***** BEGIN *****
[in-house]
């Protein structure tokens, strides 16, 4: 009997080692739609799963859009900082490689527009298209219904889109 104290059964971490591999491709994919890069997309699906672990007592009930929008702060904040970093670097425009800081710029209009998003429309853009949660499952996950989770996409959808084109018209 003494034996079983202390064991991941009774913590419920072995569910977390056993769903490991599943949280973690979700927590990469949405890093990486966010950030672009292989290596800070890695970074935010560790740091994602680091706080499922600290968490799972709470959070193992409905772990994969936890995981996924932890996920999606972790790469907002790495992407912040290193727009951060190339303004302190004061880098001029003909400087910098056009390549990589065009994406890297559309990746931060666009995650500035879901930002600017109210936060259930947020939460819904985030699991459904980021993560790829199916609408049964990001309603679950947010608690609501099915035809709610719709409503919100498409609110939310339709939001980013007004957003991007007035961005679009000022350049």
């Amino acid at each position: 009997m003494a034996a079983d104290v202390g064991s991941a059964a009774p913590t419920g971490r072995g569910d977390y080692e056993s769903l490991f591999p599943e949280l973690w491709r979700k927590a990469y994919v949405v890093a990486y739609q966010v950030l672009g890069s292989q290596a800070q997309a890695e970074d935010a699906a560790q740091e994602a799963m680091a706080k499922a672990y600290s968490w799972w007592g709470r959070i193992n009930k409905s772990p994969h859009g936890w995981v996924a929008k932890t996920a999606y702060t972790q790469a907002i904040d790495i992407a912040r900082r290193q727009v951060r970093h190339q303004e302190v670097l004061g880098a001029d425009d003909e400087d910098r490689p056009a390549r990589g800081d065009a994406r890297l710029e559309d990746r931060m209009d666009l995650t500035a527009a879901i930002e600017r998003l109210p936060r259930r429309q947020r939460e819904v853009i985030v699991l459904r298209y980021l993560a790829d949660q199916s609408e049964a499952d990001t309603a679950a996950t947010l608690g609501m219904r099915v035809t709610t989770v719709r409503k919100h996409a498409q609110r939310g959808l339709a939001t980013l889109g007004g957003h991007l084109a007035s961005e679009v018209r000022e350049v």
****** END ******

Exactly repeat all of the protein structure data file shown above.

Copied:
[in-house]
């Protein structure tokens, strides 16, 4: 009997080692739609799963859009900082490689527009298209219904889109 104290059964971490591999491709994919890069997309699906672990007592009930929008702060904040970093670097425009800081710029209009998003429309853009949660499952996950989770996409959808084109018209 003494034996079983202390064991991941009774913590419920072995569910977390056993769903490991599943949280973690979700927590990469949405890093990486966010950030672009292989290596800070890695970074935010560790740091994602680091706080499922600290968490799972709470959070193992409905772990994969936890995981996924932890996920999606972790790469907002790495992407912040290193727009951060190339303004302190004061880098001029003909400087910098056009390549990589065009994406890297559309990746931060666009995650500035879901930002600017109210936060259930947020939460819904985030699991459904980021993560790829199916609408049964990001309603679950947010608690609501099915035809709610719709409503919100498409609110939310339709939001980013007004957003991007007035961005679009000022350049």
């Amino acid at each position: 009997m003494a034996a079983d104290v202390g064991s991941a059964a009774p913590t419920g971490r072995g569910d977390y080692e056993s769903l490991f591999p599943e949280l973690w491709r979700k927590a990469y994919v949405v890093a990486y739609q966010v950030l672009g890069s292989q290596a800070q997309a890695e970074d935010a699906a560790q740091e994602a799963m680091a706080k499922a672990y600290s968490w799972w007592g709470r959070i193992n009930k409905s772990p994969h859009g936890w995981v996924a929008k932890t996920a999606y702060t972790q790469a907002i904040d790495i992407a912040r900082r290193q727009v951060r970093h190339q303004e302190v670097l004061g880098a001029d425009d003909e400087d910098r490689p056009a390549r990589g800081d065009a994406r890297l710029e559309d990746r931060m209009d666009l995650t500035a527009a879901i930002e600017r998003l109210p936060r259930r429309q947020r939460e819904v853009i985030v699991l459904r298209y980021l993560a790829d949660q199916s609408e049964a499952d990001t309603a679950a996950t947010l608690g609501m219904r099915v035809t709610t989770v719709r409503k919100h996409a498409q609110r939310g959808l339709a939001t980013l889109g007004g957003h991007l084109a007035s961005e679009v018209r000022e350049v």